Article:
In the end, my turn on the grilling machine lasted a mere thirty minutes, thanks to prompting from my wife and the information she had gathered as the result of her interrogation. I remained Jupiter-like in my calm and good humour while she went into fits of laughter beside me at the prospect of the imminent self-combustion that she detected from my facial expressions.

Afterwards, when I looked back on a torturous process that involved three call centres and was clearly designed to stop some scamster from siphoning my hard-won wealth into a bank account other than my own, I had a thought.

What if bureaucracy was good, not bad, as we’ve all been taught to assume? What if all those thousands of jobs created to handle Brexit, ward off cyber-criminals and trace COVID infections were actually saving us from even worse financial privation, or even civil chaos?

After all, the people recruited into these jobs might otherwise be unemployed and thus eking out life on benefits. Instead, they’re drawing salaries and spending them on their mortgages, on Tesco weekly shops and Amazon deliveries, thus keeping the economy and Jeff Bezos’ bank account ticking over.

I’ve seen bureaucratic bloat before. Saudi Arabia’s public sector employs far more citizens than its businesses, which prefer to operate with cheap labour from other countries. Without the hundreds of thousands of jobs for pen-pushers and desk jockeys, the country would collapse into a seething mass of unemployment and seditious discontent.

Since we in the United Kingdom seem to be floundering in the midst of a pandemic and with no clear idea of how after Brexit we’re going to restore our fortunes beyond the vague aspirations voiced by our slippery leaders, perhaps we need to retreat further into our bureaucratic past.

By introducing more red tape we employ more people. If the cost of such employment has to be born by us consumers in terms of transaction fees and higher prices for goods and services, surely that would be more palatable than some blood-soaked finance minister sucking away our wealth by means of overt measures such as tax increases?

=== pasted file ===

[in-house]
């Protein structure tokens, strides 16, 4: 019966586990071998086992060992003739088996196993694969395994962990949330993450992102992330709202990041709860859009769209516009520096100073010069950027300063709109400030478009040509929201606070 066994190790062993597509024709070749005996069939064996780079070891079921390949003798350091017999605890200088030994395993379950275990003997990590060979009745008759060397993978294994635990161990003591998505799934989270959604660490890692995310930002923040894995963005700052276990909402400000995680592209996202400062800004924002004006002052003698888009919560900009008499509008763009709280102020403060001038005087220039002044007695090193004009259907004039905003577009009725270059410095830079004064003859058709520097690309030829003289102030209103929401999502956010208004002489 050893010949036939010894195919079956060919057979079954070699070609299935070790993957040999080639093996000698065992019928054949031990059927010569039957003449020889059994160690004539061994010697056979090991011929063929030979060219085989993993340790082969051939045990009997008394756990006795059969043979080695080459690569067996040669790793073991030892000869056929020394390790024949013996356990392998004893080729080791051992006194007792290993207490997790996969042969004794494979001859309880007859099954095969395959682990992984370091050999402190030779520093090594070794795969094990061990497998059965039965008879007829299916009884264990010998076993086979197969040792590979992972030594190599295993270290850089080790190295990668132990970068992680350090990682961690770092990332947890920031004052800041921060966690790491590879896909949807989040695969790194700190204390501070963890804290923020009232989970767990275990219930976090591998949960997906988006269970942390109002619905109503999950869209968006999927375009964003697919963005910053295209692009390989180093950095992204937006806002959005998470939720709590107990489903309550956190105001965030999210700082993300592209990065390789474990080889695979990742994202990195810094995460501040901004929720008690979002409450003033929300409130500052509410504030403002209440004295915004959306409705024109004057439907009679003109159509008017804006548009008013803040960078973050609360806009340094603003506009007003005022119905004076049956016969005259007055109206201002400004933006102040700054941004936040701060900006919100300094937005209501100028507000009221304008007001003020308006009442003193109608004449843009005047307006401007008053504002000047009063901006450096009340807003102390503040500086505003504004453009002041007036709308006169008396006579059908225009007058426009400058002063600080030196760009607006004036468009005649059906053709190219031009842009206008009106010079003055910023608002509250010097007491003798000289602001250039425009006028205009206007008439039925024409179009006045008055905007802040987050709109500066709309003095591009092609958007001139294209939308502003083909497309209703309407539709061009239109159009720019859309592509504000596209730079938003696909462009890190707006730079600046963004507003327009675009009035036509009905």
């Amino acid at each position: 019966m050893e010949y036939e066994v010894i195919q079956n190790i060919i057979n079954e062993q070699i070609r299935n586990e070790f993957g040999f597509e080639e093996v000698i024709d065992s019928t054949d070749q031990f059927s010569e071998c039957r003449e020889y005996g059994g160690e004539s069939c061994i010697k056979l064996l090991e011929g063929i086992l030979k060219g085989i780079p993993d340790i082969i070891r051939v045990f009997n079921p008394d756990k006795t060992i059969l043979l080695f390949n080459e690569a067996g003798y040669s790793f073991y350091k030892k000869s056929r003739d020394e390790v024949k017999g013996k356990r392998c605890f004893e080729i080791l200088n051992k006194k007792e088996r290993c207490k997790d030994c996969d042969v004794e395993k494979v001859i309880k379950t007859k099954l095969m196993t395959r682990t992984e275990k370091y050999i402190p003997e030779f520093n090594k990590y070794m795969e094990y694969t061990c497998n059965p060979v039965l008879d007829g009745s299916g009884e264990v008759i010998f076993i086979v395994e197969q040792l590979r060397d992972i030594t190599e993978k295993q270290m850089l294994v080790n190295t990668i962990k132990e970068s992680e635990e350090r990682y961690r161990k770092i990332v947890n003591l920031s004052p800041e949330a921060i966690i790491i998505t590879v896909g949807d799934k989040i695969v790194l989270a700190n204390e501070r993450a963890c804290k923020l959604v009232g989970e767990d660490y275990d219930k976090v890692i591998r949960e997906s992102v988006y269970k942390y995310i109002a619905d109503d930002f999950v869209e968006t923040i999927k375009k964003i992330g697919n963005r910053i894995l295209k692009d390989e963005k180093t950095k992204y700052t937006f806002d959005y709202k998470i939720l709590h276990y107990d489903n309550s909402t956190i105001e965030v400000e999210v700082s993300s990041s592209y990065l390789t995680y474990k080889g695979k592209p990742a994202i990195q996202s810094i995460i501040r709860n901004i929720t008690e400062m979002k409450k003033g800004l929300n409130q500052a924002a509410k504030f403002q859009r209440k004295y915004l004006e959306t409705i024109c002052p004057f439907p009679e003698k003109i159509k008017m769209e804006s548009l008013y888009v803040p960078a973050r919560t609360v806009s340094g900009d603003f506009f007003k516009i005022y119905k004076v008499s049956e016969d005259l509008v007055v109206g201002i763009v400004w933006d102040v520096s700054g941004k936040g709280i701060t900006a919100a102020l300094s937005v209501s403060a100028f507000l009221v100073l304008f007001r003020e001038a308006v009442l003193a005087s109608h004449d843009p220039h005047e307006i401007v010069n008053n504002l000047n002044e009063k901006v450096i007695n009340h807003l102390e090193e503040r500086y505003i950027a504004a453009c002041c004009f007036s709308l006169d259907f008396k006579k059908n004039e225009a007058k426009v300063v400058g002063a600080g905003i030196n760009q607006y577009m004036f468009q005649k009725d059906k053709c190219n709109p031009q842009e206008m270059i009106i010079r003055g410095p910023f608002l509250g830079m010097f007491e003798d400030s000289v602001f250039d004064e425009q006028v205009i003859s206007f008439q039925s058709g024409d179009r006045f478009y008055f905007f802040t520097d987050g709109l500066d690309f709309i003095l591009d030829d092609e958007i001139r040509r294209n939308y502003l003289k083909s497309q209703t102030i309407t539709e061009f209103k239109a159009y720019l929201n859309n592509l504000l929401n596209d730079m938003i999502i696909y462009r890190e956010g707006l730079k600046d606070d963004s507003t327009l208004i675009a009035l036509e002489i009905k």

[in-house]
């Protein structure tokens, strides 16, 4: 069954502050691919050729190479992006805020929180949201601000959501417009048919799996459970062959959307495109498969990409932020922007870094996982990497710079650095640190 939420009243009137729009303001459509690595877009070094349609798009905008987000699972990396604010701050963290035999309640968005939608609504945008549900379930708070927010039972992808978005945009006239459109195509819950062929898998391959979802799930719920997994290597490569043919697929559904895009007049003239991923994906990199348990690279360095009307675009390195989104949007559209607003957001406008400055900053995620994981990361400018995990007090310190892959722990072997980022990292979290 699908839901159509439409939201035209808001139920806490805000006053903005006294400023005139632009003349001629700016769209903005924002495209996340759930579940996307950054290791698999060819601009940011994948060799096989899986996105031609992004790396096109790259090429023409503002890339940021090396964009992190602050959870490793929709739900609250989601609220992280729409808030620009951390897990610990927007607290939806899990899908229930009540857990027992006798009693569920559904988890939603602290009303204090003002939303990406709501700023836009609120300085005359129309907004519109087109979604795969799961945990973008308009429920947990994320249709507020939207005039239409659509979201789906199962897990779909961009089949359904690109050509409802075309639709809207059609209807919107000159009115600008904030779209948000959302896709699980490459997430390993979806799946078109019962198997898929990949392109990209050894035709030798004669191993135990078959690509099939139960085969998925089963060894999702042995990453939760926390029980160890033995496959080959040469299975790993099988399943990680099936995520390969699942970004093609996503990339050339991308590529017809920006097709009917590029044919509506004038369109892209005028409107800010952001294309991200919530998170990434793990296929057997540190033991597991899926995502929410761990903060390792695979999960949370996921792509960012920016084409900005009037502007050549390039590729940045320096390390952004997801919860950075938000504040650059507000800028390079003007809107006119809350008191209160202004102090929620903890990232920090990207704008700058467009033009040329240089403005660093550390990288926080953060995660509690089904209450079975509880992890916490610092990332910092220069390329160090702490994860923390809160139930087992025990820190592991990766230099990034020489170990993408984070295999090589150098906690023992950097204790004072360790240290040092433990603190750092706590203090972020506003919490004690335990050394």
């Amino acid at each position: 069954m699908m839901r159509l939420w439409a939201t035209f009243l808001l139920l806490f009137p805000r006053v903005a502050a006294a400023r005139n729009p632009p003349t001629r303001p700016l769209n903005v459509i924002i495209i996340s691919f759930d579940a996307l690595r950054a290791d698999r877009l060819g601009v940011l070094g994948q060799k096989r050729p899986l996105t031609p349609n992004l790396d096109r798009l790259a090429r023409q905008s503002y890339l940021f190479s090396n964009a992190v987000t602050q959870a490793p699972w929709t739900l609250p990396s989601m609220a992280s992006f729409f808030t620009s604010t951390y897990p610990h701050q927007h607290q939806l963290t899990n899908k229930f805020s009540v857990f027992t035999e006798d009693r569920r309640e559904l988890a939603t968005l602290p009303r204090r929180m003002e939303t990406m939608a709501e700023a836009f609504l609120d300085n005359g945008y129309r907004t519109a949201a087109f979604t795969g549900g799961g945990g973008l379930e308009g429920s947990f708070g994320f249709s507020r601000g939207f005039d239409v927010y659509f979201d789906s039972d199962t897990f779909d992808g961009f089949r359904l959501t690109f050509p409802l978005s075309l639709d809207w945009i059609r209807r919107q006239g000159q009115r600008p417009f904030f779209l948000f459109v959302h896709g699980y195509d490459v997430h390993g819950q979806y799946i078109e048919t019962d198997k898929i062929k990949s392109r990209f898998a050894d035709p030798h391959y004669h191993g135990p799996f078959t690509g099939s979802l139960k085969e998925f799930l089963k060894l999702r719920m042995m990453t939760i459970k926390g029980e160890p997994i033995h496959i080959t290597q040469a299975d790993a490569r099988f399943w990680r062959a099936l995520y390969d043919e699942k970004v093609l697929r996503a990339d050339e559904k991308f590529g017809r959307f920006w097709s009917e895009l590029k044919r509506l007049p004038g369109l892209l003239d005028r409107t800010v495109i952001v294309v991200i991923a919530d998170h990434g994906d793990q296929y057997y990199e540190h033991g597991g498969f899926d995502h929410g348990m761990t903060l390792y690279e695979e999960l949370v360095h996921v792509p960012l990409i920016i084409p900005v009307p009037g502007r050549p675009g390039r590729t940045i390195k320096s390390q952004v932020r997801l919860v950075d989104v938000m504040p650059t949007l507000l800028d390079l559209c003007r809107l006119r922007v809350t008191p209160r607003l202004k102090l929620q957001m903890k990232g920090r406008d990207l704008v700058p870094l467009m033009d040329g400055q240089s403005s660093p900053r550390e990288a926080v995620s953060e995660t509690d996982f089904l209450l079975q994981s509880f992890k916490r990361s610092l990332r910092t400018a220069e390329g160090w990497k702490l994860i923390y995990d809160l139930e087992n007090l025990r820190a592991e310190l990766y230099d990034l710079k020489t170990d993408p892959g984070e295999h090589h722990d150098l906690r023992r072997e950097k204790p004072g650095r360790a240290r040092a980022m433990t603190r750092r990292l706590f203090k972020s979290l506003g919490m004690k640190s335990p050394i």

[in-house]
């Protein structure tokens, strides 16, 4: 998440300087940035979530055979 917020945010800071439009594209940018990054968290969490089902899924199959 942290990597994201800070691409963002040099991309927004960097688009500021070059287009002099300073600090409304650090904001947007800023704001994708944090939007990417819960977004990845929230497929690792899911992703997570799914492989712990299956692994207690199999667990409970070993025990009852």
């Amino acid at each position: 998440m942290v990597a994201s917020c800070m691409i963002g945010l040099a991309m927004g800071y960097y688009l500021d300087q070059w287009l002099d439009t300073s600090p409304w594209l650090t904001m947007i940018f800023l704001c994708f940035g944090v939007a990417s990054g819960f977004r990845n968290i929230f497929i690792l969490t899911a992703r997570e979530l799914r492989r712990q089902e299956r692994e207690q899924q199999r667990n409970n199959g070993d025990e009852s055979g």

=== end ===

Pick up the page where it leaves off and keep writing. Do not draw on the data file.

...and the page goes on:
So perhaps we need to go back to the system beloved of Foyles, the mega-bookshop in London’s West End, who until recently insisted that if you wanted to buy one of their books, you had to get a chit from one place, and then take it to another place that would accept your money.

Perhaps we should start hiring bus conductors again. And train guards. And putting police back on the beat. And while we’re at it, reintroduce National Service, so that we can counter the imminent threat from Outer Mongolia. We could then deploy more troops to vaccinate us, shore up our dams and prevent the invasion of immigrants from across the channel that threatens to inundate us with unwanted foreigners. That, of course, would require us to expand the command structure, so, joy of joys, more jobs for majors, colonels and generals.

The possibilities are endless. All we have to do is turn ourselves back into a nation of functionaries and jobsworths. We might have to borrow a bit more money, but at least we can keep the workers employed and docile while we figure out what the sunlit uplands will look like.

And then, once we’ve forged a new country in the white heat of technology, we can employ an army of consultants who will help us slowly wean ourselves off all the bullshit jobs we’ve created, and shepherd us into a new era of Universal Basic Income, that allows us, uncritical and cow-like, to graze the pastures of prosperity created by artificial intelligence without the need for human intervention.

Well that’s a plan, isn’t it?

So the next time you’re asked to provide your mother’s maiden name six times in the course of one phone call, ask yourself if you’d prefer that your interrogators should turn into starving zombies stumbling through the streets of your neighbourhood, rifling bins in search of half-eaten Bic Macs.

And repeat the slogan of the age: Efficiency Bad – Red Tape Good.

  1. Ha ha, well done!